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‘Paris, Je T’aime’ an inspiring, eclectic mix

18 noted directors all helm segments of this film celebrating Paris
/ Source: The Associated Press

Bring together some of cinema’s most eclectic, acclaimed directors (Alexander Payne, Alfonso Cuaron, the Coen brothers) and toss in some of the most intriguing actors working today (Steve Buscemi, Catalina Sandino Moreno, Maggie Gyllenhaal) for a series of shorts celebrating the spirit of Paris and you could either end up with an inspiring mix or a rambling mess.

Thankfully, “Paris, Je T’aime” tends more toward the former than the latter.

As with any collection such as this, the results can be hit and miss; some shorts tell a complete story and leave you feeling wowed, charmed or moved, while others barely register. With 18 pieces in all, there should be something here to tantalize everyone’s tastes, or at least prompt you to contact your travel agent to book a vacation.

Gurinder Chadha (“Bend It Like Beckham”) presents a lovely slice of life with an early entry, “Quais de Seine.” Teenage Francois (Cyril Descours) goofs off with his buddies, hassling women walking by, until he sees a beautiful Muslim girl (Leila Bekhti) take a tumble right in front of him. He helps her up, gets to know her and is smitten. The story could have been preachy or politically correct, but Chadha, as writer and director, finds just the right touch.

Probably the funniest segment, “Tuileries,” comes from Joel and Ethan Coen and stars one of their favorite players, Buscemi, as an American tourist who breaks one of his guidebook’s cardinal rules while waiting on the Metro platform (“Eye contact should be avoided!”). Just the extreme close-ups of his expressive mug are good for a laugh, but then the situation becomes hilarious as it steadily grows more violent.

Gus Van Sant’s contribution, “Le Marais,” is extremely Gus Van Sant, for better and for worse. Two men (Gaspard Ulliel and Elias McConnell) have a cosmic meeting at a printer’s shop — well, at least one of them thinks it’s cosmic — and for a long time it feels like nothing’s happening, but if you stick with it, there’s a payoff.

“Loin du 16eme,” from Walter Salles and Daniela Thomas, is so engaging you wish it would go on longer. Sandino Moreno, the Oscar-nominated star of “Maria Full of Grace,” plays a young immigrant who leaves her baby and her working-class neighborhood early in the morning for the long commute to a wealthier part of the city, where she’s the nanny for another woman’s baby. What she does with her eyes alone is so subtle, but it says everything.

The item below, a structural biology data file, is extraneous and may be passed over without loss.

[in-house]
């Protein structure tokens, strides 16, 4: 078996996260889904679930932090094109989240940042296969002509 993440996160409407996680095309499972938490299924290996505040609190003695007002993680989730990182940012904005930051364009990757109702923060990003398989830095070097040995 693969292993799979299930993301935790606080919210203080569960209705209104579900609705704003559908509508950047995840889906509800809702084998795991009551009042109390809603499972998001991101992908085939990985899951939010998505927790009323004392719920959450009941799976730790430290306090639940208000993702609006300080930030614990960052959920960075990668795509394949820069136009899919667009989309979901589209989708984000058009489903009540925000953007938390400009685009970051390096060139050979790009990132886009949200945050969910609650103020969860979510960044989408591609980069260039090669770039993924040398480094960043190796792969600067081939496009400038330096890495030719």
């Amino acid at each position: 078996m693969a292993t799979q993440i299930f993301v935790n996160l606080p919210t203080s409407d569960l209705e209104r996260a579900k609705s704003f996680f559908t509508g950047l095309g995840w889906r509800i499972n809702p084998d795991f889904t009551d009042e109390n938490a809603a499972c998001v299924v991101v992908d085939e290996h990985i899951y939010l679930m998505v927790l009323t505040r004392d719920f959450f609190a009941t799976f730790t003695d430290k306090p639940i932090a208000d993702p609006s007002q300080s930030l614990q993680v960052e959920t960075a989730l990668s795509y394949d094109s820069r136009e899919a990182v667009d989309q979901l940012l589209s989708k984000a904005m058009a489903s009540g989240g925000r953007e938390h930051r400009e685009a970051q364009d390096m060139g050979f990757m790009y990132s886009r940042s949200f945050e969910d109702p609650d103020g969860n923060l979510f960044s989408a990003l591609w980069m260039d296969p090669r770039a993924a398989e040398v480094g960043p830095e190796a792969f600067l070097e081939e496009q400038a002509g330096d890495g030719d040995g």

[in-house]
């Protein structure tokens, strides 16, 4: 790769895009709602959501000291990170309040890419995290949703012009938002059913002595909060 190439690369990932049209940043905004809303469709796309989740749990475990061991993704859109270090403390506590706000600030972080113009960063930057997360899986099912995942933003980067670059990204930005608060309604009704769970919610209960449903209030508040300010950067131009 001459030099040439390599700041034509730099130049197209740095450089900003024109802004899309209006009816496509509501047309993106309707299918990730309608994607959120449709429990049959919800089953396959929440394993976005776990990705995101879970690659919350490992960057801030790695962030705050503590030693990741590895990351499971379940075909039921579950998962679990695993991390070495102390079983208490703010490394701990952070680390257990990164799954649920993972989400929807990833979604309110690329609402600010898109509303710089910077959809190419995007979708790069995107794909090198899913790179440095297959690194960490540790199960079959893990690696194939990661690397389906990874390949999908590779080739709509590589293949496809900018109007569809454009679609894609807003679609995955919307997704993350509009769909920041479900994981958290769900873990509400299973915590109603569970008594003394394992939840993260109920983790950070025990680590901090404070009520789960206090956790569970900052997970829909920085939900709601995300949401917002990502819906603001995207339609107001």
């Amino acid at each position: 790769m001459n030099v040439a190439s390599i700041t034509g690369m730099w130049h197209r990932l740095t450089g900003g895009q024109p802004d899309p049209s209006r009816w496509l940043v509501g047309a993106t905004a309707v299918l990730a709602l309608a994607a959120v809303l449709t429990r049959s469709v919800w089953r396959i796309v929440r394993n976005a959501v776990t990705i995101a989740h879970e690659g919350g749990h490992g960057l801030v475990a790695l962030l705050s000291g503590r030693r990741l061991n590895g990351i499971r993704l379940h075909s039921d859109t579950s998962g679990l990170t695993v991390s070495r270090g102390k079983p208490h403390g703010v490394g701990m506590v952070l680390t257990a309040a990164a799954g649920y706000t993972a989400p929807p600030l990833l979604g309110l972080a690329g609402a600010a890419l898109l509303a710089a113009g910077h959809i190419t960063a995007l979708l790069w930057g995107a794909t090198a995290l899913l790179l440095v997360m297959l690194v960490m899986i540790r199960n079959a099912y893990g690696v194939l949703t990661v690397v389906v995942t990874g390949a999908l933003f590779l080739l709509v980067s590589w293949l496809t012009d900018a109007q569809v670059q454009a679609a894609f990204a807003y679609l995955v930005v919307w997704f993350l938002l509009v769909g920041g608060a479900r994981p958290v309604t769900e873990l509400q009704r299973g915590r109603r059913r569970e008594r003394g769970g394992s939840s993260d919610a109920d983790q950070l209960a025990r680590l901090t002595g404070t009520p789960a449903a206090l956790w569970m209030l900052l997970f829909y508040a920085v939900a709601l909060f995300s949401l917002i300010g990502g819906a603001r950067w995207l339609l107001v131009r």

Cuaron mesmerizes with his surprising, single-take “Parc Monceau.” A craggy middle-aged American man (Nick Nolte, who’s honed that persona to perfection) meets up with a young French woman (Ludivine Sagnier) and walks down the street with his arm around her. The two have a spirited, intimate discussion but the talk — and the characters — don’t go where you might initially suspect they will.

But then the next short, Olivier Assayas’ “Quartier des Enfants Rouges,” is a letdown by comparison. Gyllenhaal stars as an American actress who’s working on a film in Paris (and she speaks flawless French, by the way). Feeling bored and alone, she turns to drugs to fulfill her longings, but ends up unsatisfied. So do we.

“Pigalle” from Richard LaGravenese features strong performances from Bob Hoskins and Fanny Ardant as a longtime couple falling out of love, but the short itself feels like a gimmick.

Things pick up again with “Quartier Latin,” from directors Frederic Auburtin and Gerard Depardieu starring the stunning Gena Rowlands, who also wrote the script. Rowlands and Ben Gazzara play an estranged husband and wife who meet for drinks the night before they sign their divorce papers. Everything about it is classy, smart and sharp.

“Paris, Je T’aime” ends on an unexpectedly wistful note (though it could also be hopeful, depending on your perspective) with Payne’s “14eme Arrondissement.” Margo Martindale, a middle-aged American postal worker, wanders around the city alone, detailing in a voiceover what she did during her vacation in awkward, self-taught French.

It’s not sexy or stylish or glamorous or any of the things you might assume Paris would be before going there. But of all the segments that comprise the film, it comes the closest to depicting honestly what it feels like to fall in love.